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Astronaut returns to Earth after breaking spaceflight record

NASA astronaut Mark Vande Hei
Credits: NASA/Bill Ingalls

NASA astronaut Mark Vande Hei has returned to Earth from the International Space Station after breaking the record for the longest single spaceflight in history on Wednesday.

Vande Hei, alongside Roscosmos cosmonauts Anton Shkaplerov and Pyotr Dubrov, touched down in the remote town of Dzhezkazgan, Kazakhstan, on 30 March at 7:28am EDT.

The American remained on the ISS for 355 days after launching to the orbiting station in April 2021, and his mission ending concluded Expedition 66.

“Fantastic place, occupied by amazing people, working for all of humanity,” Vande Hei tweeted.


“I’ll forever cherish the memories of serving on the International Space Station. Now, though, I’m thrilled to be back on Mother Earth!”

Russia’s Soyuz MS-19 spacecraft undocked from the ISS at 3:21am EDT on Wednesday, and now Expedition 67 has officially rolled over, with NASA astronaut Tom Marshburn continuing his role as station commander.

Others remaining onboard include NASA astronauts Raja Chari and Kayla Barron, ESA (European Space Agency) astronaut Matthias Maurer, and Roscosmos cosmonauts Oleg Artemyev, Denis Matveev, and Sergey Korsakov.

Marshburn, Chari, Barron and Maurer will remain on the ISS until late April when the Crew-4 arrives.


During Vande Hei’s time on the ISS, he completed around 5,680 orbits of the Earth, and a journey of over 150 million miles, the equivalent of 312 trips to the moon and back, according to NASA.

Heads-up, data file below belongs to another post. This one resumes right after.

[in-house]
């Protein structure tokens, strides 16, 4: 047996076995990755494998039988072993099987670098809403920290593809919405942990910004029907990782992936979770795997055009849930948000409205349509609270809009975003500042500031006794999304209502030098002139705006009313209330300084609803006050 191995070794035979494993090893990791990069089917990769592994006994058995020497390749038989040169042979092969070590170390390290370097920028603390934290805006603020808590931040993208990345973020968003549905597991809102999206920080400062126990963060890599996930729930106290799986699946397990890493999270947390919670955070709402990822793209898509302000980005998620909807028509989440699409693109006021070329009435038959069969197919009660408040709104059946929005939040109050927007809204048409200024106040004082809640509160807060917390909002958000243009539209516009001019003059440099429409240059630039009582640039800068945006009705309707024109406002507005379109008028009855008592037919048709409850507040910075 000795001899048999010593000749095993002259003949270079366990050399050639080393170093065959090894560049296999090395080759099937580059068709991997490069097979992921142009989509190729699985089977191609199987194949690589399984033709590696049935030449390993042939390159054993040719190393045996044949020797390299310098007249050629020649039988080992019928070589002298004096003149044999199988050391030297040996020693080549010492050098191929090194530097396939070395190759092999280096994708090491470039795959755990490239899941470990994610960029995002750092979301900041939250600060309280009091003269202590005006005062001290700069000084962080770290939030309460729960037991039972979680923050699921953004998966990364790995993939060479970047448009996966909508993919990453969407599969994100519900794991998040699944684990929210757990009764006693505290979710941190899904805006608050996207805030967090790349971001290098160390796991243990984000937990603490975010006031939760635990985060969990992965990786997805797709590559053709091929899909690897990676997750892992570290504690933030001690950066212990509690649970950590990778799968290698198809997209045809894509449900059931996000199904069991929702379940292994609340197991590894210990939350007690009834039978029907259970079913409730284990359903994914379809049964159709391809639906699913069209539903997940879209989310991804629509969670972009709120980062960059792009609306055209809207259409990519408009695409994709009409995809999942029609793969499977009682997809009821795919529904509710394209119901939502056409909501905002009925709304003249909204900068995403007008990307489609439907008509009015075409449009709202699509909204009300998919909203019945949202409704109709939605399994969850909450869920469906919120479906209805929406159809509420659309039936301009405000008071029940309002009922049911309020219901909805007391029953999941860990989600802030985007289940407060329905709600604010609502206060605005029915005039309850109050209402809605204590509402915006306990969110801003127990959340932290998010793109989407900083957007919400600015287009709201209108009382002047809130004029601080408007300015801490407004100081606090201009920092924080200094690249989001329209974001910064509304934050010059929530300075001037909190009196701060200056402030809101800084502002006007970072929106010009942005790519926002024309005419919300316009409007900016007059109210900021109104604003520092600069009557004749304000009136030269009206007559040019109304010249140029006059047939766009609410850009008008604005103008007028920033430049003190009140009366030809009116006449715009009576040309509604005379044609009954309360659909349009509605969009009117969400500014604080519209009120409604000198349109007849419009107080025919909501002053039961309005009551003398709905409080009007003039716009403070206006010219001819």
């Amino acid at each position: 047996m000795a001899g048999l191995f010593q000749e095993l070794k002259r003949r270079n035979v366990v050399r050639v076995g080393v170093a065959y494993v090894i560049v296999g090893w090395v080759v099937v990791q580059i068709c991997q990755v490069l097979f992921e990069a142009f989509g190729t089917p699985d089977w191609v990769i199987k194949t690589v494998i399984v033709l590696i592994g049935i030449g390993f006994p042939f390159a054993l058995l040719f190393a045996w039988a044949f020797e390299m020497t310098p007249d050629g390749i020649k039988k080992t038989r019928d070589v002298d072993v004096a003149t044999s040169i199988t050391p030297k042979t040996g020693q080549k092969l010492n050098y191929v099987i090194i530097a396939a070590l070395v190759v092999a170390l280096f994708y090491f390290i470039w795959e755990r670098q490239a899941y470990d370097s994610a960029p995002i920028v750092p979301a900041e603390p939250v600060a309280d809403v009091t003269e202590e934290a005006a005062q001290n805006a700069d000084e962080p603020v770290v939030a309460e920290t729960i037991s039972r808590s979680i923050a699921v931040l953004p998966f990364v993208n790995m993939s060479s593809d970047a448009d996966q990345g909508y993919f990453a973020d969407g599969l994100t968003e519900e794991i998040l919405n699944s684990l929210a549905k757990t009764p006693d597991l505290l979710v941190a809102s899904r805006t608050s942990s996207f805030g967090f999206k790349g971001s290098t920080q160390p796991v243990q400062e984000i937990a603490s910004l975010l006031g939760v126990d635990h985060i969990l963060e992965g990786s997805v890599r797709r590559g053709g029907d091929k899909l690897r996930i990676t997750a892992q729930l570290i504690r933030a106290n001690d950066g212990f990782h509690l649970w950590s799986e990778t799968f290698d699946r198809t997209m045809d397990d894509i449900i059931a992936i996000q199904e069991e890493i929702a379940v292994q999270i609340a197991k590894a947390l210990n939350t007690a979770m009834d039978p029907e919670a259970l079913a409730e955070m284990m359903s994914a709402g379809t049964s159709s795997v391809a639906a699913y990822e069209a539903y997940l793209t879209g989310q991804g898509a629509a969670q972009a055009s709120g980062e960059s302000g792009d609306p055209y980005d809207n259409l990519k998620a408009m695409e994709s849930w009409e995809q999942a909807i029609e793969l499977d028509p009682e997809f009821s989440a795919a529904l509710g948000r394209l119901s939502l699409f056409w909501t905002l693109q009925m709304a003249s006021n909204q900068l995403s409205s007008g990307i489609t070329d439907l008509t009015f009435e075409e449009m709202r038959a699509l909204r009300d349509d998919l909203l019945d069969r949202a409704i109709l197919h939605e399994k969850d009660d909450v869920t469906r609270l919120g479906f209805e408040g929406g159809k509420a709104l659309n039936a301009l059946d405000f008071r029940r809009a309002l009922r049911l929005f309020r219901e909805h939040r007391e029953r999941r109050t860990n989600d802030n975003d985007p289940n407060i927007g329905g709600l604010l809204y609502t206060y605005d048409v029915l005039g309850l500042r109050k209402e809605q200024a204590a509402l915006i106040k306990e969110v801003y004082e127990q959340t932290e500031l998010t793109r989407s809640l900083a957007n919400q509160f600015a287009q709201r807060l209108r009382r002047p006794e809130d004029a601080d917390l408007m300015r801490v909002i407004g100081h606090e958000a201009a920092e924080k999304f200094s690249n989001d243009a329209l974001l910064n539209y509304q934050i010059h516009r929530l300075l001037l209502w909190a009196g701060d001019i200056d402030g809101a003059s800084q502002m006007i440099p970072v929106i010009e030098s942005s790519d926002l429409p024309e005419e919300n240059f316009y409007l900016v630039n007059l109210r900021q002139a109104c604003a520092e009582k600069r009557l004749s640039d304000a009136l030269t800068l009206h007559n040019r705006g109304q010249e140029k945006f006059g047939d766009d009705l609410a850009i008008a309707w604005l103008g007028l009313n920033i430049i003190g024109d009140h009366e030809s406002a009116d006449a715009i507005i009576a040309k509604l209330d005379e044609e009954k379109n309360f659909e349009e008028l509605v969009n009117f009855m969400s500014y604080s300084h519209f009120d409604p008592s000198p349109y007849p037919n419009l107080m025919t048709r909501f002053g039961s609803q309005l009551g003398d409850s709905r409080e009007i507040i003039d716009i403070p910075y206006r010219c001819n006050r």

He saw the arrival of 15 visiting spacecraft and new modules, and the departure of 14, and during his stay he spent many hours conducting investigations from plant research to physical sciences studies.

Marks mission is not only record-breaking, but also paving the way for future human explorers on the moon, Mars, and beyond, said NASA Administrator Bill Nelson.

“NASA and the nation are proud to welcome Mark home and grateful for his incredible contributions throughout his year-long stay on the International Space Station.

Cosmonaut Shkaplerov arrived at the station in October 2021, and Dubrov began his mission in April that year, and in January he completed 273 days on the ISS.

Now, the ISS is preparing for the arrival of the Crew-4 mission, and the first private mission to the station with Axiom Space, dubbed Ax-1.

While the Russia-Ukraine war has sparked fears over the stations future, Shkaplerov said in his final address that despite the problems on Earth, the astronauts on the ISS are like “one crew”. 

Crew-4 will launch NASA astronauts Kjell Lindgren, Bob Hines and Jessica Watkins, and ESA (European Space Agency) astronaut Samantha Cristoforetti to the ISS onboard a Dragon capsule hoisted on top of a Falcon 9 rocket on Tuesday, 19 April, from Kennedy Space Center in Florida.

Ax-1 will carry former NASA astronaut Michael Lopez-Alegria and visitors Larry Connor, Eytan Stibbe and Mark Pathy to the ISS no earlier than 6 April, after being delayed for months due to the upcoming Artemis 1 launch.

Axiom was chosen by NASA in January 2020 to begin building private modules in late 2024 on the ISS to eventually detach and become a free-flying station for commercial use.

Once established, it will nearly double the usable volume of the ISS, according to Axiom.


Isabella Richards

Isabella Richards

Bella Richards is a journalist who has written for several local newspapers, her university newspaper and a tech magazine, and completed her Bachelor of Communications (Journalism) at the University of Technology Sydney in 2020. She joined Momentum Media in 2021, and has since written breaking news stories across Space Connect, Australian Aviation and World of Aviation.

You can email Bella on: [email protected]

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